Activities include horseback riding and hikes up a mountain known locally as “Indian Nose,” as its shape resembles the profile of a Mayan nose like those depicted on stelae. Horseback riding is available from Rancho Moiseís (next to Zoola hotel, tel. 5967-3235). Next door to Chile’s restaurant on 8a Calle, Restaurante Elena rents kayaks for $2 an hour.
Walking to other villages from here makes sense from a logistical perspective, though too-frequent reports of robberies along the trails prevent me from recommending this as a viable activity. If you do decide to go on any of the hikes, bring only that which you wouldn’t mind losing.
You can swim from either of the docks (watch out for boat traffic) or anywhere along the lakeshore, though recent pollution concerns have made a dip in the lake much less appealing.
Your best bet to beat the heat is La Piscina de San Pedro (on the street heading up from the Santiago boat dock, about 50 meters, tel. 4708-3905, 11 a.m.–dusk daily), where it costs $2.50 to swim (children $1.25) in a pleasant, clean swimming pool surrounded by tropical plants and mural art. A lively bar keeps things hopping. There’s a weekly bocce ball tournament and barbecue on Saturdays starting at 1 p.m. The winning team gets a bottle of rum.
If you like your water bathtub-warm, you have at least two options for soaking in hot tubs. Both places feature concrete tubs filled with water that is solar-heated in black plastic tubing and pumped into reservoirs of various sizes. (You’ll need to call ahead or visit with at least one hour’s prior notice so they can draw the bath.) It costs $7 for one person, but you can split the cost with others sharing the same pool.
The first of these, Solar Pools (7a Avenida 2-22, Zona 2, tel. 5770-5119, solarpools04 [at] gmail [dot] com, 8 a.m.–11 p.m. daily), is located on the main strip of El Otro Lado. Of the two, Solar Pools holds the slight edge in landscaping and it has an adjacent snack bar, Tzan Saqarib’al, serving light fare. You can reserve by phone.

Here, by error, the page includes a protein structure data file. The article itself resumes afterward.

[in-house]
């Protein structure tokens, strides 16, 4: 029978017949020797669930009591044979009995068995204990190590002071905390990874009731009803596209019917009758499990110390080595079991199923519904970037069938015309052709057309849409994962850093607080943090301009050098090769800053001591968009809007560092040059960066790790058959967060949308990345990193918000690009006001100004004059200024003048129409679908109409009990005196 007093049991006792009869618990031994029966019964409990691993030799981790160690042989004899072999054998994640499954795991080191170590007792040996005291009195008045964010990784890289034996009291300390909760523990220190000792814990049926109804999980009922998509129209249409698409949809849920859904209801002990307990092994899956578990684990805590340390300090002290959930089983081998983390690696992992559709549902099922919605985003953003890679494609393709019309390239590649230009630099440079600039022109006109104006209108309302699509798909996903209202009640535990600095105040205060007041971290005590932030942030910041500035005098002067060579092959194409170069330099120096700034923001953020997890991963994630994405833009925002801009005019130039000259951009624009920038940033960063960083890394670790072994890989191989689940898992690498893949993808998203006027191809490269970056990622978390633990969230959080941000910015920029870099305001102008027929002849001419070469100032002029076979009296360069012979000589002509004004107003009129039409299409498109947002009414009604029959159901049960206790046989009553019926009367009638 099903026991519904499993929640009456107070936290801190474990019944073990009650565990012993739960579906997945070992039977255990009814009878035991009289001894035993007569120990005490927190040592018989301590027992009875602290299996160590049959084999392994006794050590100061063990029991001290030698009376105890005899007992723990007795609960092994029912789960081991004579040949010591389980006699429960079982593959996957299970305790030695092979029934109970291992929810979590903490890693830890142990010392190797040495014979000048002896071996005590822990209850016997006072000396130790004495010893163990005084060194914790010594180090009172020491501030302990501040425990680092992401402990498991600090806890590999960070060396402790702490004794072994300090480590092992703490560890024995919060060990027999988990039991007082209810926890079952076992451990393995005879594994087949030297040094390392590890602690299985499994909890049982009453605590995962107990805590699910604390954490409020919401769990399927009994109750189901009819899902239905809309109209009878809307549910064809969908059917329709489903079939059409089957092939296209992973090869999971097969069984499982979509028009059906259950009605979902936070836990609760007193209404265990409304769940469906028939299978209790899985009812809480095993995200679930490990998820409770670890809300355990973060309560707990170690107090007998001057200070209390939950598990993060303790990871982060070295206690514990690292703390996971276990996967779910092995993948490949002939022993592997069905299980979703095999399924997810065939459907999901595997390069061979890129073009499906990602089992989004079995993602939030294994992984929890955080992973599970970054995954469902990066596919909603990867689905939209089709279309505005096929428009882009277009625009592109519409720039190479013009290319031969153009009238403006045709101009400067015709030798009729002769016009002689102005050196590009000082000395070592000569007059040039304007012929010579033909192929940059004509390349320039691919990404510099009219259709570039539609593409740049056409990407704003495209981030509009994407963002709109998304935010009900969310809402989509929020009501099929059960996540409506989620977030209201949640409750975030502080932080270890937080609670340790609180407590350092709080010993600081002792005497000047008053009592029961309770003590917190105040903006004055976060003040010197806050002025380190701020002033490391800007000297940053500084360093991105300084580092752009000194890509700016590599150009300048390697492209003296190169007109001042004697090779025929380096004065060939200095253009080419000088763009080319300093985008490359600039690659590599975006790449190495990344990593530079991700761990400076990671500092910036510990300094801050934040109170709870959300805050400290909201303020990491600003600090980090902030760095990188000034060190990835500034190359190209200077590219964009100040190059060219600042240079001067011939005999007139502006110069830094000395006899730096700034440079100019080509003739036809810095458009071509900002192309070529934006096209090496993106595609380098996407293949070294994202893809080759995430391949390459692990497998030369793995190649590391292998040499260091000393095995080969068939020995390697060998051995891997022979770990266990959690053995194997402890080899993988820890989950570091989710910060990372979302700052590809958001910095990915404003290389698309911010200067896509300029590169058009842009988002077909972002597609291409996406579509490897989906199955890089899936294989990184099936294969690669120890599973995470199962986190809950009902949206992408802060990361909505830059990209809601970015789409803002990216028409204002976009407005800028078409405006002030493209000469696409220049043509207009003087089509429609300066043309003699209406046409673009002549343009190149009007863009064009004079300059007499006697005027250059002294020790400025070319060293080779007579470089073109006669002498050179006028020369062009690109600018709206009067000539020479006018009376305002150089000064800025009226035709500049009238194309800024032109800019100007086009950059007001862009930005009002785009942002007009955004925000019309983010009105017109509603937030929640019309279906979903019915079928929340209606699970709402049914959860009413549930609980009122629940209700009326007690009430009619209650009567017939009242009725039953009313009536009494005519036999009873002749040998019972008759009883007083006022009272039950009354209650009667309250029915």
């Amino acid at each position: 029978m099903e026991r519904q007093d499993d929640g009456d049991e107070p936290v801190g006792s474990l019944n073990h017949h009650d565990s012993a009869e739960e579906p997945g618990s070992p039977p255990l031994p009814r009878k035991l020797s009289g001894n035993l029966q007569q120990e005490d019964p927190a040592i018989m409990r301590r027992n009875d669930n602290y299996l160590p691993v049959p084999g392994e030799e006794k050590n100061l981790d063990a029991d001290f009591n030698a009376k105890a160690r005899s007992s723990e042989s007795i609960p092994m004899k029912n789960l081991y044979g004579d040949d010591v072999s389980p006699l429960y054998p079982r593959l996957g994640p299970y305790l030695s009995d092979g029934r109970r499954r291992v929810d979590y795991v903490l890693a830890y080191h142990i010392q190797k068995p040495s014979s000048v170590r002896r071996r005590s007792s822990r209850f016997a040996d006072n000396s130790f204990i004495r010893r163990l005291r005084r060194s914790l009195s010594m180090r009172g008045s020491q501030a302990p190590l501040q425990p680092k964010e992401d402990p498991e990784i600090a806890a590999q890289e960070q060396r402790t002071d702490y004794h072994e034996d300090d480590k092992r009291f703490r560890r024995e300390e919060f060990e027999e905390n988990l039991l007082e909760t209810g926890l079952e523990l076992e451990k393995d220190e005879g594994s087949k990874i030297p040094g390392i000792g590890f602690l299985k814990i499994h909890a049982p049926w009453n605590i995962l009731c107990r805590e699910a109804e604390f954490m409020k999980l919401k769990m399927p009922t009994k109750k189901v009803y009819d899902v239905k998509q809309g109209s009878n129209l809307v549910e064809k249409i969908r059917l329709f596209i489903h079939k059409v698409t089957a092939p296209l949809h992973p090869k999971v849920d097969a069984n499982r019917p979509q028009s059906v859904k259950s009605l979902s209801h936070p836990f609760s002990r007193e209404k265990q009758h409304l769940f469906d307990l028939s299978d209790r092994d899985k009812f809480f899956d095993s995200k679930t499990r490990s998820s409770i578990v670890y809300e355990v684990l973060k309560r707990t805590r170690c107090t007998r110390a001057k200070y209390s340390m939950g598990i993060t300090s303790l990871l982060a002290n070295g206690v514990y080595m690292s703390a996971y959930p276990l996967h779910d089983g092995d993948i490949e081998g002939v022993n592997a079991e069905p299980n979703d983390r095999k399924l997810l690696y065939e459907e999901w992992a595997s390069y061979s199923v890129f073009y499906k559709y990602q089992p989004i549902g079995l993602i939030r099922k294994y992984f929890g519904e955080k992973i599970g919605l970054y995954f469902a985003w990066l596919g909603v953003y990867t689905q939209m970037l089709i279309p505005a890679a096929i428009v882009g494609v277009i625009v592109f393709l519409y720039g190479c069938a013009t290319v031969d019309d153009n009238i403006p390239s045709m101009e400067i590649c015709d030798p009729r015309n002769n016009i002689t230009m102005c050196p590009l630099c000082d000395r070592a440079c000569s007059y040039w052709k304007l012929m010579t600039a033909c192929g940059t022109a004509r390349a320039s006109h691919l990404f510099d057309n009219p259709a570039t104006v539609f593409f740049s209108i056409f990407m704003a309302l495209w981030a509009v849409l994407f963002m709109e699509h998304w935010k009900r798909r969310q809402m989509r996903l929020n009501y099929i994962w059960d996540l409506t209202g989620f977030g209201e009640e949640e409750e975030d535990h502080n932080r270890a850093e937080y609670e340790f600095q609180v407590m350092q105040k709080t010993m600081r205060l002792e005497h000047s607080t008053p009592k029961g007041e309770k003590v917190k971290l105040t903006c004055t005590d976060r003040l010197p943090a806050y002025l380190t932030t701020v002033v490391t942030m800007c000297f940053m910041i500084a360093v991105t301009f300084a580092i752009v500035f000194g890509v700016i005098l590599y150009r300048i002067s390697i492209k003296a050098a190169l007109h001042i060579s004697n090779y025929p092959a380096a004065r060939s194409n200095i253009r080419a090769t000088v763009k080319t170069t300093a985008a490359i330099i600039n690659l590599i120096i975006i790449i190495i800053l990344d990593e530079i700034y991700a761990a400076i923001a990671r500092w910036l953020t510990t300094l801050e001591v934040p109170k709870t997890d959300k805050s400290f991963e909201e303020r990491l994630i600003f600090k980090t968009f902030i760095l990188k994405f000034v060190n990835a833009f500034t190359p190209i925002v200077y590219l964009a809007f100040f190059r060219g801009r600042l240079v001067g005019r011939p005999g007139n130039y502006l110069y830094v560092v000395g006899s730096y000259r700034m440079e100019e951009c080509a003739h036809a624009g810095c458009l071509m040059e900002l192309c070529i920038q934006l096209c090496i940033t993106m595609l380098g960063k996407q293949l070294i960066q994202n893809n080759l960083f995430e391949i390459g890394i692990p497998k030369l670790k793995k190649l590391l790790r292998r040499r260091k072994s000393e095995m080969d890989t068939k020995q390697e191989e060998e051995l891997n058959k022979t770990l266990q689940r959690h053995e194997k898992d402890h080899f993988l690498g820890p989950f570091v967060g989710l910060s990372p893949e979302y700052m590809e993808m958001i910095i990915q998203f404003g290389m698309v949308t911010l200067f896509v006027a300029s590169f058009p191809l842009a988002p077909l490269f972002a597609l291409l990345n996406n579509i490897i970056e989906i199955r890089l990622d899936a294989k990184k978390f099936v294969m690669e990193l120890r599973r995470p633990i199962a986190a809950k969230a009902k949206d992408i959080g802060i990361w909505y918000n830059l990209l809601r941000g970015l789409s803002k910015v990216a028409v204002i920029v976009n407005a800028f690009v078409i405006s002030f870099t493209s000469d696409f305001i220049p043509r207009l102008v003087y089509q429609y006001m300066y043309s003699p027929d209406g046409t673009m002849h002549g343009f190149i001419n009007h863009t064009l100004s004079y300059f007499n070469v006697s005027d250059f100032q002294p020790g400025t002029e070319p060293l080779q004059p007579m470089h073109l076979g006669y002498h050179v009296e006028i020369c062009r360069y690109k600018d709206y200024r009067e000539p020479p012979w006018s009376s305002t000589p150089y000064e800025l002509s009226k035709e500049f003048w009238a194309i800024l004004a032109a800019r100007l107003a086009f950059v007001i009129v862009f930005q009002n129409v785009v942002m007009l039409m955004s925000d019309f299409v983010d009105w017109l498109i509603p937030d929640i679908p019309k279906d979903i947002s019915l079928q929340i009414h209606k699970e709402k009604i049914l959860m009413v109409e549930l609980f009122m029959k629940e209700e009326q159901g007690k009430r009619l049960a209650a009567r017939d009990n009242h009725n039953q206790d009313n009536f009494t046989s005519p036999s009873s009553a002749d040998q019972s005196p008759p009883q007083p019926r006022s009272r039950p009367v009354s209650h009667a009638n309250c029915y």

Closer to the lakeshore and a short walk down a side path is Los Termales (8:30 a.m.–11:45 p.m. daily), the town’s self-proclaimed original hot tub operation. Its biggest draw is the sylvan lakeside setting. They prefer that you pre-book your tub in person.
Excursiones Big Foot (tel. 7721-8202), on the main drag as you come up the hill from the Panajachel dock and turn left, is San Pedro’s most reliable outfitter and has been in operation since 1995. It offers trips to San Pedro Volcano with knowledgeable guides and security for $14, including park admission. Big Foot can also guide you to Indian Nose with a four-person minimum for $5 p/p.
Casa Verde Tours (www.casaverdetours.com, tel. 5837-9092 and 7721-8344) just down the street from the Panajachel boat dock, is the town’s other recommended outfitter. They also have a variety of daily shuttle departures.
© Al Argueta from Moon Guatemala, 3rd Edition. Photos © Al Argueta www.alargueta.com